To borrow a saying of Bill Bryson’s: if you’ve never ridden on the National Cycle Network, do it now. Take my bike. It’s wonderful.
The National Cycle Network is a set of connected cycle routes, either off-road or on quiet roads, providing extensive coverage of Britain via some of our island’s most stunning scenery.
Expertly conceived by Sustainable Transport charity Sustrans, the network is equipped with signs showing cyclists how to follow the routes. The signs take all the hassle out of navigating. Rather than planning and noting down numerous turn-rights and turn-lefts before you go, you can just remember a few route numbers and follow the signs.
Recently, I met with Daniel James Paterson, a volunteer ‘Sustrans Ranger’. Daniel rides out every couple of weeks on a stretch of National Cycle Network near Cambridge, to check that the route is functioning properly – that the road surface isn’t damaged and there are no other obstacles blocking the route, and that the signs are in good repair and visible, e.g. not obscured by overgrown bushes. I joined Daniel on his rounds, so I could get a flavour of the work he does. We covered 50 miles.
I was impressed and warmed by Daniel’s conscientiousness. When we encountered a junction at which it wasn’t entirely clear how to follow the route, Daniel spent 20 minutes riding up and down the road, to establish the best position to put up a new sign where it would be most visible and helpful. Most signs on the network are simply stickers affixed to lampposts or other roadside furniture, so almost the entire network, in all its vastness, has been created and maintained efficiently, unobtrusively and cheaply by people like Daniel. There is a helpful online map of the routes which backs up the work being done on the streets.
I am particularly fascinated by the National Cycle Network, and its dedicated Rangers, because I think this system shows how easily a similar London Cycle Network could be fashioned.
The raw material already exists in the capital. Over the last 30-odd years, around 2000 kilometres of generally safe and quiet London Cycle Network were created by previous governments. The problem is, the network is woefully signed and mapped. In map form, the network is an incomprehensible squiggle; on the streets, the signs are correspondingly incomprehensible or non-existent.
Simon Parker has come up with a magnificent plan for making the London Cycle Network easier to understand and use. His Tube-style ‘London Cycle Map’ re-imagines the network as a series of long, straight, parallel coloured routes, transecting the capital in all directions. Using Parker’s map, you could get from anywhere to anywhere in the capital, by remembering just a few of these coloured routes and where to change from one to the other – just like catching the Tube.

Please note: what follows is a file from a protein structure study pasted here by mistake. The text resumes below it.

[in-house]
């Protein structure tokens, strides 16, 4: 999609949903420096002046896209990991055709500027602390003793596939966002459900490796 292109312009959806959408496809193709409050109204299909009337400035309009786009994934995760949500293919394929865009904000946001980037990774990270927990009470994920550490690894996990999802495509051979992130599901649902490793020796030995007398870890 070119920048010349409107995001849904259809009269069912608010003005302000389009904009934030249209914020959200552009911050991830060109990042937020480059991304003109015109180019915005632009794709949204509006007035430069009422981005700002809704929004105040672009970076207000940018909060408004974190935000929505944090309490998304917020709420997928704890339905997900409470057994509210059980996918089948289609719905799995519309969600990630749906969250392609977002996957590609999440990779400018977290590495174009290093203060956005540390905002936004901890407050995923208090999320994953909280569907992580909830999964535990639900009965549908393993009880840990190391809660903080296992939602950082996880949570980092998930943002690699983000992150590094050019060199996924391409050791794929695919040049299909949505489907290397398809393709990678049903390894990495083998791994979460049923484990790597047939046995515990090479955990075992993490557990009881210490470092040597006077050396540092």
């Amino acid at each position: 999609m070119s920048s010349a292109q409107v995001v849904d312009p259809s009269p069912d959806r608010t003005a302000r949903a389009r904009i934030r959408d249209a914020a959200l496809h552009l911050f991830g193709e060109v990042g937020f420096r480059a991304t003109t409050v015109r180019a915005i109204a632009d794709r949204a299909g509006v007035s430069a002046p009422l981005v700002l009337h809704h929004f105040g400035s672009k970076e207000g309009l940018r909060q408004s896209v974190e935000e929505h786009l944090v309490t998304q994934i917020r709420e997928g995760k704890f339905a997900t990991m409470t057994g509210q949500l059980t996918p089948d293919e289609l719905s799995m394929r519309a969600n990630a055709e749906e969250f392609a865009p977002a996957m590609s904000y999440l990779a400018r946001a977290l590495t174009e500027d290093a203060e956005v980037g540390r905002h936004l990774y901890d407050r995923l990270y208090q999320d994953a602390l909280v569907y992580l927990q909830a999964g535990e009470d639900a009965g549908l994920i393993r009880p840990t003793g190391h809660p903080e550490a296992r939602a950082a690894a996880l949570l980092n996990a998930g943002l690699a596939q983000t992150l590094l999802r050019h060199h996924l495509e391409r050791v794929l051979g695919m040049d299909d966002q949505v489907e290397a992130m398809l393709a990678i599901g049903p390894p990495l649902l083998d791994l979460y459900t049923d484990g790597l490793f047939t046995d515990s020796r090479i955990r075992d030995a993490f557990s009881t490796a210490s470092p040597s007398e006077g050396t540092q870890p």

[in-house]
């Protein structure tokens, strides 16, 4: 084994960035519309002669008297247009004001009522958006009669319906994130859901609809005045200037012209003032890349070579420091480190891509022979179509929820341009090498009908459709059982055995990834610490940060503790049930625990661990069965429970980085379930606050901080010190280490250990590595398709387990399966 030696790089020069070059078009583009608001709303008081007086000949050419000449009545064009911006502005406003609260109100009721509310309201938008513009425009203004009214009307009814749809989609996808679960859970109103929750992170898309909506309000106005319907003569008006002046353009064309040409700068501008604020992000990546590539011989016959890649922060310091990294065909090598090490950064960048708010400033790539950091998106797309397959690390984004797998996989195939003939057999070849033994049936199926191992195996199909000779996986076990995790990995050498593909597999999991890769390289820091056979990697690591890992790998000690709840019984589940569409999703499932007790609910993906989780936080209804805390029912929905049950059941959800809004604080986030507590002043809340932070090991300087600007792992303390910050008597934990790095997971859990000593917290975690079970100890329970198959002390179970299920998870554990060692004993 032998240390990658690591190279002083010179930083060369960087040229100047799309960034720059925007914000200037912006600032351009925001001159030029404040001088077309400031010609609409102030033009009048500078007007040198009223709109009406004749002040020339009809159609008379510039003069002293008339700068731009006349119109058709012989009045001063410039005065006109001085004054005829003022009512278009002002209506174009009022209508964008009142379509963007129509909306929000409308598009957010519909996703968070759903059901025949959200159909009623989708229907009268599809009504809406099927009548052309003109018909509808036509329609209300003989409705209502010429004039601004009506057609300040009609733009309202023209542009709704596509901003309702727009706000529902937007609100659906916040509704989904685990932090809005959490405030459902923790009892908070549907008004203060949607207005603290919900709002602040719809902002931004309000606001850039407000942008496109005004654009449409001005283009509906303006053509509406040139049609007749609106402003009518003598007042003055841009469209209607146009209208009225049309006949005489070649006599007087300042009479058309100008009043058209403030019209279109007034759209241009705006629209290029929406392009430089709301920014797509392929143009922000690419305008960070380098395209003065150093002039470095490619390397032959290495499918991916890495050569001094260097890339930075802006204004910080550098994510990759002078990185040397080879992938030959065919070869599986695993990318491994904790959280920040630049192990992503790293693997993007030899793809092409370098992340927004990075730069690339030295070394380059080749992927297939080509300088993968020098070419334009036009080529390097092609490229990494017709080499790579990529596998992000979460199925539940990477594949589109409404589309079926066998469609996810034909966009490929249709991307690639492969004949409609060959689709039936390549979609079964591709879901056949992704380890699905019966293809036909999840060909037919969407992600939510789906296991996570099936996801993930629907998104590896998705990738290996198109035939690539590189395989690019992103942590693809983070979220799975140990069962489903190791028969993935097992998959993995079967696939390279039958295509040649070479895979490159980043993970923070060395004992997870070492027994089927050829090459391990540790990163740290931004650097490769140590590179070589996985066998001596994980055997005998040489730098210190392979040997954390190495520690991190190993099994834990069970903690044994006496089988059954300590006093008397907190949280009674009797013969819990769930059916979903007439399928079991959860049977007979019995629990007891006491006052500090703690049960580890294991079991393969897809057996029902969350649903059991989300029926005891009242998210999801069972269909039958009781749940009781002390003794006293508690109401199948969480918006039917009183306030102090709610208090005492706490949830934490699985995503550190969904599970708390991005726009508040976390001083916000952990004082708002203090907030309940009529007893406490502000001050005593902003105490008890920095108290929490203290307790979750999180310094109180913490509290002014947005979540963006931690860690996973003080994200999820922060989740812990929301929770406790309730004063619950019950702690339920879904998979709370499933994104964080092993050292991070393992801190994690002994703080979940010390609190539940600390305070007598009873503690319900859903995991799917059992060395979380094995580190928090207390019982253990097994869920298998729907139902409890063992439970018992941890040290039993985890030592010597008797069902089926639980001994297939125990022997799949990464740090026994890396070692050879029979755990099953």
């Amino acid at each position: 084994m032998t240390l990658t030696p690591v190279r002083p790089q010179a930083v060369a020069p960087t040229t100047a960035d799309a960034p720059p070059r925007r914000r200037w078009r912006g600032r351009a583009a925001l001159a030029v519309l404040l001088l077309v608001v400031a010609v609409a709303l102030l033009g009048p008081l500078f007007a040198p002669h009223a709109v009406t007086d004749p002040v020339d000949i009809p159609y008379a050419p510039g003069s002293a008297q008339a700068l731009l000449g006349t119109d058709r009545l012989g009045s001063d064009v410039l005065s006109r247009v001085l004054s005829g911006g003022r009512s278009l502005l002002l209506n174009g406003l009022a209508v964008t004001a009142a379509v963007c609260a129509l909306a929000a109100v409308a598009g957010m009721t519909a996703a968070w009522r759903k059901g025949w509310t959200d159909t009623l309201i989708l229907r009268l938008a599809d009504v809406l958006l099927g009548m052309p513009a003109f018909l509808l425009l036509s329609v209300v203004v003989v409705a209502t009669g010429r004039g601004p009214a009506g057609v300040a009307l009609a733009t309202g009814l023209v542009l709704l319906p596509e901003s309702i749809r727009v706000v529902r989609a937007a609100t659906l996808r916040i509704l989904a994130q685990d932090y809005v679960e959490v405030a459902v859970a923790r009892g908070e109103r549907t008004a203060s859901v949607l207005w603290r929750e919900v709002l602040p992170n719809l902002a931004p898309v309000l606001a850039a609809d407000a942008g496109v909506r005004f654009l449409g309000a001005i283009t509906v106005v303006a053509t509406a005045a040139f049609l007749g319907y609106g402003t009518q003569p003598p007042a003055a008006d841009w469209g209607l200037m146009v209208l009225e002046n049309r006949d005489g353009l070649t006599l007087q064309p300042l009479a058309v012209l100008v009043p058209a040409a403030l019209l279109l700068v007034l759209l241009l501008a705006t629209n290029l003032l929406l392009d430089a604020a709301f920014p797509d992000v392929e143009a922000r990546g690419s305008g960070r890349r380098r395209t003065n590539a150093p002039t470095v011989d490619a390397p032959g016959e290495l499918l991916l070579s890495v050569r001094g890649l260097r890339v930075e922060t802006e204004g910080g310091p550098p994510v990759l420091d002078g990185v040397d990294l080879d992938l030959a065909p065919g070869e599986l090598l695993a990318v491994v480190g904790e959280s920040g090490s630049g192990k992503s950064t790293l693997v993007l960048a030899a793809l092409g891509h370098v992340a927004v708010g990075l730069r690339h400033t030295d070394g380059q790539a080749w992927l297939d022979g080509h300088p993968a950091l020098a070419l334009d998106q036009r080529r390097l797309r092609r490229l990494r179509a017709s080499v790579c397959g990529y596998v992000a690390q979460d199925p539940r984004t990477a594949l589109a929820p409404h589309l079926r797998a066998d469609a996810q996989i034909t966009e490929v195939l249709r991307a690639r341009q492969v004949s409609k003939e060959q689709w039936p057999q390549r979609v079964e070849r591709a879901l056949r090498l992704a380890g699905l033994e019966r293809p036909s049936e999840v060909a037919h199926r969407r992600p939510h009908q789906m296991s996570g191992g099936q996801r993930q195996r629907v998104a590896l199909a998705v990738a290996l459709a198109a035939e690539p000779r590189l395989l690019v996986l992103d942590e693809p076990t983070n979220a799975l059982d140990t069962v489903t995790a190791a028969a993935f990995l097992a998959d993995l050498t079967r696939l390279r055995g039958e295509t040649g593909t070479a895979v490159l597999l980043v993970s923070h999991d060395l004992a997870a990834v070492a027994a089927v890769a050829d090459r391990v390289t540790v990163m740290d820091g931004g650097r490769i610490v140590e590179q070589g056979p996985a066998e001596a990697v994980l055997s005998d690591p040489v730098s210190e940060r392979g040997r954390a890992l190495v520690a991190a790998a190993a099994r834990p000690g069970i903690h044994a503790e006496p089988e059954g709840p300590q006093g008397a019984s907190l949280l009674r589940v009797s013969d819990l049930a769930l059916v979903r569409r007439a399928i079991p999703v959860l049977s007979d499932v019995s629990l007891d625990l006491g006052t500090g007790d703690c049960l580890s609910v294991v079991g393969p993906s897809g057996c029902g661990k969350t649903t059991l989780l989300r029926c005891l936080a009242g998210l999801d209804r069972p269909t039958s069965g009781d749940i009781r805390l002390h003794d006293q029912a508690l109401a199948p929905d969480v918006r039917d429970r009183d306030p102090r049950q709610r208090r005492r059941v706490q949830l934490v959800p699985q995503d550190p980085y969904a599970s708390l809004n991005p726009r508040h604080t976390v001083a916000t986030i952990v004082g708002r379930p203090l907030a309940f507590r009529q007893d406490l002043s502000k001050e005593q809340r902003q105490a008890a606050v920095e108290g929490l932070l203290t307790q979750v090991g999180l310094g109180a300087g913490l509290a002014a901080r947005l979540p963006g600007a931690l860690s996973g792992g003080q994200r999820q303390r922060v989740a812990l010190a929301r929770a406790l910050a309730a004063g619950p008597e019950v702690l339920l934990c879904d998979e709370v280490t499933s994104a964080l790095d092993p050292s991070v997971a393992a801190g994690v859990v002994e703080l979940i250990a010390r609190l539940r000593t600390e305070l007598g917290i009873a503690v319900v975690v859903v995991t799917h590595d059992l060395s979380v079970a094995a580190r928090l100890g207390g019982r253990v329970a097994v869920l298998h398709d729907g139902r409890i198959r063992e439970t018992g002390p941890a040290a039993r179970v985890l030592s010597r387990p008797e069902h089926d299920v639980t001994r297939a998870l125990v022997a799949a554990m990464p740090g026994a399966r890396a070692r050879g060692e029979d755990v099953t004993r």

Well, you could if there were signs on the streets. With a few London Cycle Network Rangers and a few stickers, the network could be up and running within a matter of days. Sure, many of the streets and junctions on the London Cycle Network currently only have rudimentary cycling infrastructure – and road-markings, not just signs, would be useful too – but even a minimally functioning network on mostly safer streets would be better than the status quo. Faced with the task of navigating in a bewildering metropolis, many Londoners currently end up cycling on the busiest main roads. Or, worse, the thought of those main roads puts people off cycling altogether. This universal focus on main roads is reflected in well-meaning but utterly unrealistic calls for the capital’s main roads, as a rule, to be redesigned for cyclists, and in the government’s expensive but not exactly reassuring Cycle Superhighways which consist of trails of blue paint daubed along major motor transport arteries.
Earlier this year, Sustrans launched its very promising ‘Connect London’ campaign, calling for a capital-wide network of quiet cycle routes (albeit curiously downplaying the existing London Cycle Network). The sincerity of the campaign cannot be doubted given Sustrans’ previous accomplishments with the wonderful National Cycle Network. But Connect London seemingly lacked detail from the start. In particular, no plan was specified as to how the routes on a usable network of cycle routes in the capital would be organised (e.g. numbered? coloured? named?) and signed. Since then, an online map has been compiled; but in its current state this proposed map doesn't seem to be much of an improvement on the old London Cycle Network squiggle.
I’ve no doubt Sustrans are making further plans and that practical results will follow soon. If you’re reading this, Sustrans, I urge you to adopt Simon Parker’s brilliant London Cycle Map as the blueprint for mapping and signing a completed London Cycle Network. And do keep up the good work.
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